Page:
Hungary Magazine

On this Day, in 1853: Russia invaded the Danubian Principalities and set off the Crimean War

On this Day, in 1853, Russian forces invaded the lower Danubian Principalities under Ottoman suzerainty of Moldavia and Wallachia, setting off the Crimean War which severely undermined Russia’s influence in Central Europe and left Austria diplomatically isolated.

As the Ottoman Empire steadily weakened throughout the 19th century, Russia stood poised to take advantage and soon began a southwards expansion towards the warm water ports of the Black Sea and the lower Danubian Principalities of Moldavia and Wallachia.

But the British and the French, who hoped to maintain the Ottoman Empire as a bulwark against the expansion of Russian power in Asia, were determined not to allow this to happen. And in 1853, Tsar Nicholas I began a diplomatic offensive to prevent either British or French interference in any conflict with the Ottomans.

The Tsar then dispatched a highly abrasive diplomat, Prince Menshikov, on a special mission to the Ottoman Sublime Porte, and demanded to exercise protection over the 12 million Orthodox subjects of the Ottoman Empire. But the Sultan, strongly supported by the British and the French, rejected the more sweeping demands.

The Danubian campaign

In July 1853, shortly after he learned of the failure of Menshikov’s diplomacy, the Tsar sent armies under the commands of Field Marshal Ivan Paskevich and General Mikhail Gorchakov across the River Pruth to occupy the Ottoman-controlled Danubian Principalities of Moldavia and Wallachia.

The British and French navy immediatly sent a fleet to the Dardanelles and in October, the Turks declared war on Russia and Ottoman forces under the Ottoman general Omar Pasha crossed the Danube and opened a counter-attacked in the Danubian Principalities, leading to the first military engagements of the war.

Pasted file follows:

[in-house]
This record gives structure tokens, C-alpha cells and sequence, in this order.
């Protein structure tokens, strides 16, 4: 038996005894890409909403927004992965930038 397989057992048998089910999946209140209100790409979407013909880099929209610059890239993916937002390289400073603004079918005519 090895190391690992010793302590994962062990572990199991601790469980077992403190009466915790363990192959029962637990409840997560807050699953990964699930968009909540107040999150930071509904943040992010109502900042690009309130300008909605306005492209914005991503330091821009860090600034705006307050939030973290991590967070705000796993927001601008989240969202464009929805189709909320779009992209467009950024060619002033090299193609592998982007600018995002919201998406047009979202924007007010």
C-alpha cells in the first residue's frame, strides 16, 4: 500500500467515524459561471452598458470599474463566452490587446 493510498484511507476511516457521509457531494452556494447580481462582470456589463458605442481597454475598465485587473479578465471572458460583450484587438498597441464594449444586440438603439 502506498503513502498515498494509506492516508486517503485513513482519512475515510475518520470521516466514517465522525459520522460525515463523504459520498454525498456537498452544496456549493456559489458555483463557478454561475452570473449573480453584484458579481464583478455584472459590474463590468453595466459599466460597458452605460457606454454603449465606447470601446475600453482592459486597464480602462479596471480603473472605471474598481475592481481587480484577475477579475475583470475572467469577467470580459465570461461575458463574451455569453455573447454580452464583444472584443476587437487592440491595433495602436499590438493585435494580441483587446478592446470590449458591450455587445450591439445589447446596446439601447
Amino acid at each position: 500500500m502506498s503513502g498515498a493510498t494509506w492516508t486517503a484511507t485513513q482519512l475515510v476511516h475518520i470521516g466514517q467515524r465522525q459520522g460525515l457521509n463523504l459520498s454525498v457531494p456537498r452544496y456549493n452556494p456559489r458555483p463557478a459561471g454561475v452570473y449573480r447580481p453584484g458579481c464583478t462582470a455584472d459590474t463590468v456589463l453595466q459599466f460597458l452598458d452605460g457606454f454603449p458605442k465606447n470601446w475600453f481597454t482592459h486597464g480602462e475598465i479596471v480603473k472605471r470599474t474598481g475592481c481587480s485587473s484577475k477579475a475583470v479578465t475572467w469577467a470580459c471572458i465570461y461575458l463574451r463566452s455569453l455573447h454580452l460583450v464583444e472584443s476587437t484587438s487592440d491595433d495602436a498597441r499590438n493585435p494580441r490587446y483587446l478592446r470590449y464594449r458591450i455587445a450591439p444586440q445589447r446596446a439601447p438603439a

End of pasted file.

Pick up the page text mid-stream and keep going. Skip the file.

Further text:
Because Russia had assisted Vienna’s efforts in suppressing the Hungarian Revolution of 1848, Tsar Nicholas I, who wanted a free hand in settling its problems with the Ottoman Empire, felt that Austria would side with him.

But the Austrians had begun to fear the Russians more than the Turks. They resisted Russian diplomatic attempts to make them join the war on the their side and maintained a policy of hostile neutrality towards Russia, while supporting the Anglo-French coalition, a stance which deeply angered Nicholas I.

The Crimean War

France and Britain soon entered the war on the side of the Ottoman Empire and Russia eventually withdrew from the Danubian Principalities in late July 1854. The conflict could have ended then, but war fever among the public in both the UK and France had been whipped up by the press in both countries to the degree that politicians found it untenable to propose ending the war at this point.

In September 1854, the allied forces boarded ships and invaded the Crimean Peninsula. The major Black Sea port of Sevastopol fell after eleven months, which prompted Russia, isolated and facing a prospect of invasion, to sue for peace, signed in Paris in March 1856, which severely undermined its influence in Europe.

But while it was Russia that was punished by the Treaty of Paris, in the long run it was Austria that lost the most from the Crimean War despite having barely taken part in it.

Having abandoned its alliance with Russia, Austria was diplomatically isolated following the war. Russia subsequently stood aside as Austria was evicted from the Italian and German states and compelled to give in to Hungarian demands for autonomy.

The old historic constitution of the Kingdom of Hungary was restored in and Austria was refounded in 1867 as the Austro-Hungarian Empire.

Find out more about Central European history in our new On this Day series.

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